The contract is written in flourishing script on parchment paper, its ink naturally faded since it was signed on July 15 1751. Held in a cabinet at Montrose Museum, the document is part of a display on the harbour town’s tobacco trade, which includes a collection of smoking tools, such as clay pipes and little silver storage boxes.
But look closer at the contract and it is actually a deal brokered by a local merchant and shipowner for the purchase and transportation of slaves.
It is a deal between merchants Thomas Douglas and Co and Thomas Gibson, master of the firm’s ship Potomack, who were to sail from Montrose to Newcastle then to Holland to pick up cargo before heading to the Coast of Africa.
“And there sell, barter or otherways dispose upon the said loading. And with the proceeds thereof to Purchase a Cargo of Slaves and Ivory and What Number of Slaves he can purchase.
“And therewith to sail for the West Indies, or Some of His Majesty’s Colonies in Americas, according to the directions he will thereafter receive,” the contract states.
It is a vital window into the trade less associated with the quiet coastal town than its counterparts in the West, such as Port Glasgow and Greenock.
Separate records show that the Potomack did indeed make the journey from Montrose, leaving in October that year.
It headed to Bonny, a stretch of coast on the west of Africa which stretches through Nigeria, Gabon, Equatorial Guinea and Cameroon, under Captains Gibson and Richard Hartley, with 22 crew on board.
At Bonny, records show that 260 slaves were purchased but on arrival in Virginia, 69 of them did not disembark, presumably having not survived the journey.
Research by academic Mark Duffill also found that the Potomack sailing was one of four voyages made from Montrose with direct links to slavery made.
This compare to 19 voyages made from Port Glasgow and Greenock over the same period.
However, the records nevertheless document the transportation of 1,000 men women and children enslaved to plantation owners on boats dispatched from Montrose and illuminate the small coastal town’s involvement in the global trade.
The vessel “Success” left Montrose under Captain James Renny in 1735 before transporting 293 slaves from Africa to the Caribbean. Only 239 slaves disembarked, according to Duffill’s research.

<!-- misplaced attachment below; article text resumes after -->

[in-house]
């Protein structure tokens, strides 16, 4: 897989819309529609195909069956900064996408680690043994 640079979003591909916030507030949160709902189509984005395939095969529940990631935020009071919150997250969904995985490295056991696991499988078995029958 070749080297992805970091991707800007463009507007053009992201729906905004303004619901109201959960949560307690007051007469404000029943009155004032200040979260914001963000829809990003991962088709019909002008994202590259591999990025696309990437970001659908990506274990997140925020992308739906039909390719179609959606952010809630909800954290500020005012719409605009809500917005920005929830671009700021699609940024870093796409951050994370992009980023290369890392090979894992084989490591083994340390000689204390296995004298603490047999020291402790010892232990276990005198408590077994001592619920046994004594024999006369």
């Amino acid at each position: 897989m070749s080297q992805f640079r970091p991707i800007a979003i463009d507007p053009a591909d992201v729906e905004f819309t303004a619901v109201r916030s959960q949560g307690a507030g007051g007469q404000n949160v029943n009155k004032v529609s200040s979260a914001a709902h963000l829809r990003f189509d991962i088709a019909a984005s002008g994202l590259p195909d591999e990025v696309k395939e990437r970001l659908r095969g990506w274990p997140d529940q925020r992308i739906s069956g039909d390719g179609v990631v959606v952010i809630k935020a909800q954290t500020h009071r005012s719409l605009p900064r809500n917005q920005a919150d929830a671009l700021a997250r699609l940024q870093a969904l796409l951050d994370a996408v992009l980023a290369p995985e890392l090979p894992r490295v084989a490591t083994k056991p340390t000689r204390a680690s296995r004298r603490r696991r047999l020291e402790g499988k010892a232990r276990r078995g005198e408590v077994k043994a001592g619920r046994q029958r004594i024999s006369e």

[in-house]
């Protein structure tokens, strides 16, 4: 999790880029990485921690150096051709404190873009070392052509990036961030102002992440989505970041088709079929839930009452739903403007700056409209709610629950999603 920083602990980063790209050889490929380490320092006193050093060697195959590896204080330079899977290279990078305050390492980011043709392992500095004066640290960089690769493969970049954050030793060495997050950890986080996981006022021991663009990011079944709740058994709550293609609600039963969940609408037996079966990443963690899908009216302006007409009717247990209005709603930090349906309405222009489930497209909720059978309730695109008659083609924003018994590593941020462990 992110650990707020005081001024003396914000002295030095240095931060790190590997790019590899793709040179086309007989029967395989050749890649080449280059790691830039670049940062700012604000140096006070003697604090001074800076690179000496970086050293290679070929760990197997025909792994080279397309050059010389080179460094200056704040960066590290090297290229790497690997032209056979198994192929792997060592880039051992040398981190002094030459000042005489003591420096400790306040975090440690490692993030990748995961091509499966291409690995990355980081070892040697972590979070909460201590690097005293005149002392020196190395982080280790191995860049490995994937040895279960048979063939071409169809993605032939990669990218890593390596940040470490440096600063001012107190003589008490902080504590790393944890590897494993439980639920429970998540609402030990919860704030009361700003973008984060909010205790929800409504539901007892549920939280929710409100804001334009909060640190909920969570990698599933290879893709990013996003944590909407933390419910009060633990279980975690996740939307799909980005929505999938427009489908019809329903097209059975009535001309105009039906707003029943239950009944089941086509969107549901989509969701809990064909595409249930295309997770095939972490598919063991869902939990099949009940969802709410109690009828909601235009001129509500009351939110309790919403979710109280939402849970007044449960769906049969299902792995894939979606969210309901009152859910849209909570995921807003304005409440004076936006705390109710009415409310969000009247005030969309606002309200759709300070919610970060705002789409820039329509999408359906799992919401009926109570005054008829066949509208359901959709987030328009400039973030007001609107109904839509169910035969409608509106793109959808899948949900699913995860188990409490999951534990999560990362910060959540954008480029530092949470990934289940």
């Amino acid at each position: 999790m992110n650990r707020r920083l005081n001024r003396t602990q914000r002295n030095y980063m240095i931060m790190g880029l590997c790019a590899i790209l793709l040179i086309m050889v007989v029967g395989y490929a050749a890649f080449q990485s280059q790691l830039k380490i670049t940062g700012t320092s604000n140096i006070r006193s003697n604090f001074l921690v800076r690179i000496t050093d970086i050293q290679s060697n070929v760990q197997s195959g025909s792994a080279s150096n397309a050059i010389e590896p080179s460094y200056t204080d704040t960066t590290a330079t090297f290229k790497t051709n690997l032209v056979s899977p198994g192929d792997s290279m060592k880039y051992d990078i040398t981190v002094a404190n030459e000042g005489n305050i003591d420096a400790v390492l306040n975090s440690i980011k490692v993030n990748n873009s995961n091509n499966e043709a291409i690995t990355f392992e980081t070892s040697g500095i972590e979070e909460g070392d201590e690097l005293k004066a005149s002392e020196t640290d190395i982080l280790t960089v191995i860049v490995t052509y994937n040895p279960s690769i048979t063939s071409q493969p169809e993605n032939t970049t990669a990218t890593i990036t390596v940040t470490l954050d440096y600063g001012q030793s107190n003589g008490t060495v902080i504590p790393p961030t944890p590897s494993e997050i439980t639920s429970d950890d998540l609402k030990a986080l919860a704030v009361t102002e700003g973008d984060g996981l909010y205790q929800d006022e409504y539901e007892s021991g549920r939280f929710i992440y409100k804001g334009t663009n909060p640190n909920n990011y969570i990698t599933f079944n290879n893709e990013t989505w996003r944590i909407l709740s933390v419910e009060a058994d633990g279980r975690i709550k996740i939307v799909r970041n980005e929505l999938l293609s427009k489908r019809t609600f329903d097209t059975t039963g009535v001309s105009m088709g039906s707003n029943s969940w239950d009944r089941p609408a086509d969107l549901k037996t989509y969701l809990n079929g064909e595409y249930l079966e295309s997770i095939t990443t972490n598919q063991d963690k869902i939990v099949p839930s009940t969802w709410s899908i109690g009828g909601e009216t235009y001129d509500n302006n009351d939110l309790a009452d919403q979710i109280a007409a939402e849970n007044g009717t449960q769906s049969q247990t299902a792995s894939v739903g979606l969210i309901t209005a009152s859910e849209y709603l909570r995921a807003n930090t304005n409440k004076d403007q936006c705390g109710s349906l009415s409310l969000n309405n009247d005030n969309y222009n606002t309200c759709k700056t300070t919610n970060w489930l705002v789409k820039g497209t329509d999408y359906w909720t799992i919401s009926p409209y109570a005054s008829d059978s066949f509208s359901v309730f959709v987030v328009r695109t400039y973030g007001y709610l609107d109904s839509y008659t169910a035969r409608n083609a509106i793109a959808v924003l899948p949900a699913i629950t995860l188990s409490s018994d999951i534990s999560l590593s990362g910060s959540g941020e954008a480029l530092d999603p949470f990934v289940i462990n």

In 1753, tobacco merchants T Douglas and Co sent its ship St George to Africa via Campveersin the Netherlands. It is estimated that 225 to 250 slaves were put on the ship with just 175 to 200 disembarking.
The company made a voyage the following year and sent the “Delight” to Gambia via Holland under the captainship of J. Elphinstone. It is estimated that up to 175 slaves were taken from African with 100 to 150 landing in Virginia.
While these four records exist, information at Montrose Museum estimates that 31 vessels registered to Montrose were involved in the trade.
It was common for Scots and UK merchants to establish their own plantations overseas or create relationships with agreed suppliers for plantation goods.
One renowned family in Montrose during the 1700s wer the Coutts, the founders of the famous Coutts Bank, which includes the Royal Family as customers.
John Coutts, a former five-times Lord Provost of the town between 1677 and 1688 and timber trader, later moved to Edinburgh to set up a counting house but had seven sons and four daughters while in the North East.
While there is no record of any involvement with the ships heading from Montrose, the late Lady Edna Healey, wife of former Chancellor Dennis Healey, wrote in her book Coutts and Co 1692-1992, a Portrait of a Private Bank, that one of the Coutts’ sons Robert, emigrated to Virginia “to be the family representatives in their highly profitable tobacco business.”
She addded: “There were some Montrose merchants who also took ‘black ivory’ from the African coast to the tobacco plantations of Virginia, although the lucrative slave trade was best forgotten.”
Plantation owners from the Montrose area included James Cruikshank of Langley Park, on the outskirts of the town, who owned half of Richmond, Mirton and Greenhill estates in St Vincent, Jamaica, with his brother Patrick.
Patrick, formerly of Glenskinno near Hillside, was later to be compensated £23,000 by the UK government for loss of “property” following the abolition of slavery in 1833. He had more than 800 slaves on his estates.
Meanwhile, records also show that a Mary Russell, listed to a Bellvue Cottage, Montrose, unsuccessfully claimed for compensation for 27 slaves held at the Plaisance Estate on Dominica.
Duffill described Scots involvement in the slave trade as “experimental” with “no great eagerness” to rush into the business.
However, he also notes that, between 1709 and 1711, merchants from Montrose along with those from Glasgow, Edinburgh, Aberdeen, Dundee and Inverness petitioned the UK parliament on eight separate occasions against proposals to restore the Royal African Company the monopoly of trade on the west coast of Africa .
The petitioners argued that such a move would infringe the terms of the Act of Union and its guarantee that all subjects would have full trade freedom. The merchants were successful in their pleas.